The experiential, historical, practical trajectory of Bruce's work is found in the identity conflicts (racial, political, sexual) and in the storytelling form of his humor. The tragic sense was there throughout, until, at the end, it became all-consuming. But it is this set of conflicts that give the cutting edge to his art, establishing a stance from which the post-modern could be encountered. The form he employed and the experiences that carried it through indicated a memory of the past that was more than artifact, and that brought with it all the contradictions of the past. But those contradictions had to contend with the sanitization of similar contradictions in the memories of millions of other Americans, behind which, in Umberto Eco's words, "the American imagination demands the real thing and, to attain it, must fabricate the absolute fake; where the boundaries between game and illusion are blurred, the art museum is contaminated by the freak show, and falsehood is enjoyed in a situation of `fullness', of horror vacui" (Eco, 1987: 8) Bruce's attempt to go behind even this search for the real led him to an impasse. The personal experiences were real enough, but the inherited Jewish style, though providing the basis for an oppositional tragic sense, could not be translated into an American style without either becoming nostalgically ethnic or being absorbed into the hyperreal morass. Bruce tried to resist all of this, as the twitchiness of his interviews demonstrate, and as the self-destructiveness of the last two or three years underlined. But in the end the morass sucked him in, until, as Eco wrote of the Wax museum at Fisherman's Wharf in San Francisco, "it is hard to decide which side is reality and which is illusion" (Eco, l987: 13).
Bruce's dilemma is precisely the dilemma of Jews in North America (though now the feral Cossacks in Israel create an extra dimension). The past is appropriated by haphazard contemplation of relics, language, memory which have somehow to be translated into the dominant language of America, a language of the hyperreal. (When Bruce satirized Reagan he was simply a Media Trade Union chief....) Jewish memories are diasporic and selectively amnesic. The real Promised Land is Amerika, and its language is displayed in Disneyland/Hollywood/Wall Street. Lenny Bruce tried to develop a new Yiddish to contest that language. He failed because the old Yiddish was an inadequate basis for understanding the vibrancy behind the hyperreal, but also because he took the hyperreal as the only language that there was.
The most vibrant comedy in America today is, of course, not on the David Letterman show, nor masterminded by Johnny Carson, nor Rodney Dangerfield, nor Garry Shandling. It is certainly not in the professional comedy/nightclub circuits. It is mainly by women - mostly Jewish or Black - who take the locality in which they live, the superimposition of the media, and their interpersonal political experiences as the basis for creating an oppositional comic language. But this, of course, is where we started. Lenny Bruce may have laid out the problem, but the new `Yiddish' humor will be female, in the absence of males who will do anything to be appropriated by the dominant culture. It will, of course, be a tragic and affirmative humor, as opposed to most current humor which is silly and socially complacent.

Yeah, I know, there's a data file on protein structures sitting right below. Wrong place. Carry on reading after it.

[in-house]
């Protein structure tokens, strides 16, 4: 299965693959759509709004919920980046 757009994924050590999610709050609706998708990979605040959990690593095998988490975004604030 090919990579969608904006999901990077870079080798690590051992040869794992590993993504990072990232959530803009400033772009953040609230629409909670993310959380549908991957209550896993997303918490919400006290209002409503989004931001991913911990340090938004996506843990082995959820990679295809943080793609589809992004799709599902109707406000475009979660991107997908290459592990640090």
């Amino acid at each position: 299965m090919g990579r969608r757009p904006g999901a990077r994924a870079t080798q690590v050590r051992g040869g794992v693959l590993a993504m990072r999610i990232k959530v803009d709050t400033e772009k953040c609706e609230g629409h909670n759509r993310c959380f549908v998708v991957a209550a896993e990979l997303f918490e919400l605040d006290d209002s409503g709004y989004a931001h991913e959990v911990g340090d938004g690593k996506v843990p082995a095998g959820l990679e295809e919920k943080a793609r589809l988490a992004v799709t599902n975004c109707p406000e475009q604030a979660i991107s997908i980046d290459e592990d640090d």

Nathan Ausubel, (ed.) A Treasury of Jewish Humour. New York: Paperback Library, 1967
Babel, Isaac. Collected Stories (translated by Walter Morison) Harmondsworth: Penguin Books, 1961.
Mikhail Bakhtin, The Dialogic Imagination. Austin, U. of Texas Press, 1981
Mikhail Bakhtin, Rabelais and His World. Bloomington: Indiana U.P. 1984
Jean Baudrillard, Simulations. New York: Semiotext(s) 1983.
Walter Benjamin, Illuminations. London: Jonathan Cape, 1970
Greg Benton and Graham Loomes, (eds.) Big Red Joke Book, London: Pluto 1976
Lenny Bruce, How to Talk Dirty and Influence People. Chicago: Playboy Press, 1977
Lenny Bruce, (ed.John Cohen) The Essential Lenny Bruce. New York: Ballantine Books, 1967
Martin Buber, The Legend of the Baal-Shem. New York: Shocken, 1960
Umberto Eco, Travels in Hyperrealism, London, Picador, l987
John Fekete, ed. Life After Modernism. Montreal: New World Perspectives, 1987
Albert Goldman, Ladies and Gentlemen, Lennie Bruce!! New York: Ballantine Books, l974
Stuart Hall and Others, (eds.) Culture, Media, Language. London: Hutchinson, 1980
J. Hobsbawm, Revolutionaries. London: Quartet Books, 1977
Irving Howe, World of our Fathers, New York: New American Library, 1976
Irving Howe and Kenneth Libo (eds.), How We Lived, New York: New American Library, 1979
Linda Hutcheon, A Theory of Parody, New York: Methuen, 1985
Norman Mailer, Advertisement for Myself, London: Andre Deutsch 1961
Jonathan Miller, "The Sick White Negro," Partisan Review, XXI, 1, Spring l963
Jachim Neugroschel (ed.) The Shtetl, New York: G.P. Putnam, 1979
Chris Powell and George E. Paton (eds), Humour in Society: Resistance and Control. London: Macmillan, l988
Edward W. Said, The World, the Text and the Critic. Cambridge Mass.: Harvard U.P. 1983
Gershom Scholem, On the Kabbalah and its Symbolism, New York: Schocken Books, 1969
Gershom Scholem, On Jews and Judaism in Crisis, New York: Schocken Books, 1976